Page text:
British Prime Minister Theresa May is crisscrossing Europe in search of a Brexit delay. In London, government ministers are meeting their political opponents in search of a European Union divorce deal. Meanwhile, Britain is scheduled to leave the EU in three days.
With almost everything about Brexit engulfed in uncertainty, a look at what could happen next:
DELAY EXIT DAY
For two years, Britain was scheduled to leave the EU on March 29, 2019. But after Parliament three times rejected the divorce deal agreed between the U.K. government and the bloc, May admitted defeat and asked for more time.
Last month, the EU gave Britain until April 12 — this Friday — to pass a deal, come up with a new plan and seek a further extension, or leave without an agreement or a transition period to smooth the way.
Now May wants a bit more time. She has asked the EU to delay Brexit until June 30, in hope that'll be enough time to secure, approve and implement a deal.
The 27 other leaders of the bloc will consider the request at an emergency Brexit summit in Brussels on Wednesday. Few favor the June 30 date. Some want a longer extension, to avoid repeated crises every few weeks.
European Council President Donald Tusk has proposed a "flextension:" a delay of up to a year, but with flexibility to let Britain leave earlier if it approves an agreement.
But an extension is not guaranteed. French President Emmanuel Macron has hinted at opposition to any further delay, saying the bloc can't be held "hostage" to Britain's political crisis.
As it stands, Britain is due to leave the EU on Friday — deal or no deal.
Most politicians, economists and business groups think leaving the world's largest trading bloc without an agreement would be damaging for the EU and disastrous for the U.K. It could lead to tariffs imposed on trade between Britain and the EU and customs checks that could cause gridlock at ports and shortages of essential goods.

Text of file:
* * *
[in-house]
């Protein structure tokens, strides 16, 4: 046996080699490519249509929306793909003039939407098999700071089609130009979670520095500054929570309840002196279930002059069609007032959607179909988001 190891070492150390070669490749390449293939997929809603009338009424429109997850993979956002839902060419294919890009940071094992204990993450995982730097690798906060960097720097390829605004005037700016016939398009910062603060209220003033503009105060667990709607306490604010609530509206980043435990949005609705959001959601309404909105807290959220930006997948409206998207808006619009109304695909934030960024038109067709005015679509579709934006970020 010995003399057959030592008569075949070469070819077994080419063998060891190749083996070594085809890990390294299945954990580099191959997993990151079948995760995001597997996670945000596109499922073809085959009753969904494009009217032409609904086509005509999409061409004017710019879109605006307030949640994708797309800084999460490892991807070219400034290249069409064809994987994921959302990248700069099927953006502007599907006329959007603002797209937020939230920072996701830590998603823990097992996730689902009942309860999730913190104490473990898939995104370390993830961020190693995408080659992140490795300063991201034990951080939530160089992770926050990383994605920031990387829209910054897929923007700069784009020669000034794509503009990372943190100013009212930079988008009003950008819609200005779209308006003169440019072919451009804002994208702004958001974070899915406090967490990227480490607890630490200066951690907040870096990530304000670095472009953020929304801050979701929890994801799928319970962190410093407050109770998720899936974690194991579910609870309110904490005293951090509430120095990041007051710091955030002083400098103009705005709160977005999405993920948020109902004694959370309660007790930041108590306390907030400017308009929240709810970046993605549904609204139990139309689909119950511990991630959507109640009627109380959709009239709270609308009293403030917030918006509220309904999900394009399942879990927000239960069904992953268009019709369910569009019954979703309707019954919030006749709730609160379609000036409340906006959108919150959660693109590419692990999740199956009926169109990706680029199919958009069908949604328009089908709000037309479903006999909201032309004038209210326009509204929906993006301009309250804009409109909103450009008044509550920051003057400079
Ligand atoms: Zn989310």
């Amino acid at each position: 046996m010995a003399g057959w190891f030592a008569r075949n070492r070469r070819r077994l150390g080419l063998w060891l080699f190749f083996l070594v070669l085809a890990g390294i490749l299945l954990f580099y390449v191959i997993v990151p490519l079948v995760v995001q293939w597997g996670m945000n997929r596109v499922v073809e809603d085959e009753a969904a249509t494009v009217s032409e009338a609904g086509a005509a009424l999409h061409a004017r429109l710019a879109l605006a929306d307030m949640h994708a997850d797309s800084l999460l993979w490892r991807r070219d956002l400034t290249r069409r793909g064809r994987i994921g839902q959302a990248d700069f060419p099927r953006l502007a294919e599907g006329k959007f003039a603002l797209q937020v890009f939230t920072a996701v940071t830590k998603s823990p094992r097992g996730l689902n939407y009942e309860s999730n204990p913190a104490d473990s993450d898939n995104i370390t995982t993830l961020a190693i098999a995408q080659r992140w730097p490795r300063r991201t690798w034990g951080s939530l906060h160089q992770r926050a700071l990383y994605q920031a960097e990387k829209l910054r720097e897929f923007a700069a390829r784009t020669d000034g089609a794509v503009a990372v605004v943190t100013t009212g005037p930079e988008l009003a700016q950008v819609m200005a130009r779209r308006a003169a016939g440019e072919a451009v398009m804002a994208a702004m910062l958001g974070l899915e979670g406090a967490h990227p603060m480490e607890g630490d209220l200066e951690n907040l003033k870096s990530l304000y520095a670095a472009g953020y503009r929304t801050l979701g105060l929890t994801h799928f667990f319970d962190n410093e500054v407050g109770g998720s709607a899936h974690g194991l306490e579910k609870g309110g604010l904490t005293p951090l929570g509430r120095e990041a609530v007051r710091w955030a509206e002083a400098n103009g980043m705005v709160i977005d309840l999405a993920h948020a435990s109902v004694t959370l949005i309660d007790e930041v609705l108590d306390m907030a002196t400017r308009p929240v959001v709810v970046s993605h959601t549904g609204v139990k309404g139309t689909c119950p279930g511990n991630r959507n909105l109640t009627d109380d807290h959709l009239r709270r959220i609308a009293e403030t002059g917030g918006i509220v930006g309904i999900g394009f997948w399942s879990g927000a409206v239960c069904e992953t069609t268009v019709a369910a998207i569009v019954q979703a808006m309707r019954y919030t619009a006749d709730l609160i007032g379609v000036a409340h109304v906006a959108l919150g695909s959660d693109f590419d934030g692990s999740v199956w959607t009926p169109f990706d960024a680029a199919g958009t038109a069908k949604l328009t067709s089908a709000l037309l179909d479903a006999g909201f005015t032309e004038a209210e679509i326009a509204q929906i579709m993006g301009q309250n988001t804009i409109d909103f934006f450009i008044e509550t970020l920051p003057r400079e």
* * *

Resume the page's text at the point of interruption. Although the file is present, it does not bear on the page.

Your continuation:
A hard core of pro-Brexit lawmakers in May's Conservative Party dismiss such warnings as fear-mongering. But most are opposed to leaving without a deal. Parliament has voted repeatedly to rule out a "no-deal" Brexit, and even passed a law that forces the government to ask for a delay to Britain's exit rather than crash out.
But a no-deal Brexit is still the legal default position, and could happen if the EU refuses to grant another extension. If that happens the only way to stop Britain crashing out would be for the government to choose the "nuclear option" and revoke the decision to leave.
To secure a new Brexit delay, May must convince EU leaders that she has a plan to break the deadlock that grips Britain's political process almost three years after the country voted to leave the EU.
After attempts to win push through her Brexit deal with support from Conservatives along, May last week began seeking a compromise with her Labour opponents.
Labour favors a softer Brexit than the government has proposed and seeks a close economic relationship with the bloc through a customs union. That's anathema to many in May's Conservative Party, who say it would not leave Britain free to strike its own trade deals around the world.
Several days of talks have failed to produce a breakthrough, with Labour leader Jeremy Corbyn saying "the government doesn't seem to be moving off its original red lines." Still, negotiations between senior politicians from the two sides are continuing.
If they reach agreement around a "soft Brexit," it could quite likely get through Parliament, and would be welcomed by the EU, allowing Britain an orderly departure in the coming months.
But it could also blast open rifts within both Conservatives and Labour. Pro-Brexit government ministers could resign or pressure May to quit. Corbyn would face rebellion from a large number of Labour lawmakers who want a new referendum on Britain's EU exit.
That instability increases the chance of an early British election, which could rearrange Parliament and break the deadlock — or result in still more stalemate.
Among pro-EU Britons, there is rising hope that Brexit can be stopped.
With one Brexit day come and gone and another likely to follow, the government has lost control of the timetable.
This week the government started preparing to take part in elections for the European Parliament in late May — acknowledgement that Britain likely won't have left the bloc by then, and may not leave anytime soon.
Support is growing for the idea that any Brexit deal agreed by Parliament should be put to public vote in a "confirmatory referendum," with the other option being to stay in the EU. The proposal is backed by Labour and other opposition parties, plus some of May's Conservatives.
The government has ruled out holding another referendum, saying voters in 2016 made their decision to leave. But with divisions in both Parliament and in May's Cabinet, handing the decision back to the people in a new plebiscite could be seen as the only way forward.
Follow AP's full coverage of Brexit at: https://www.apnews.com/Brexit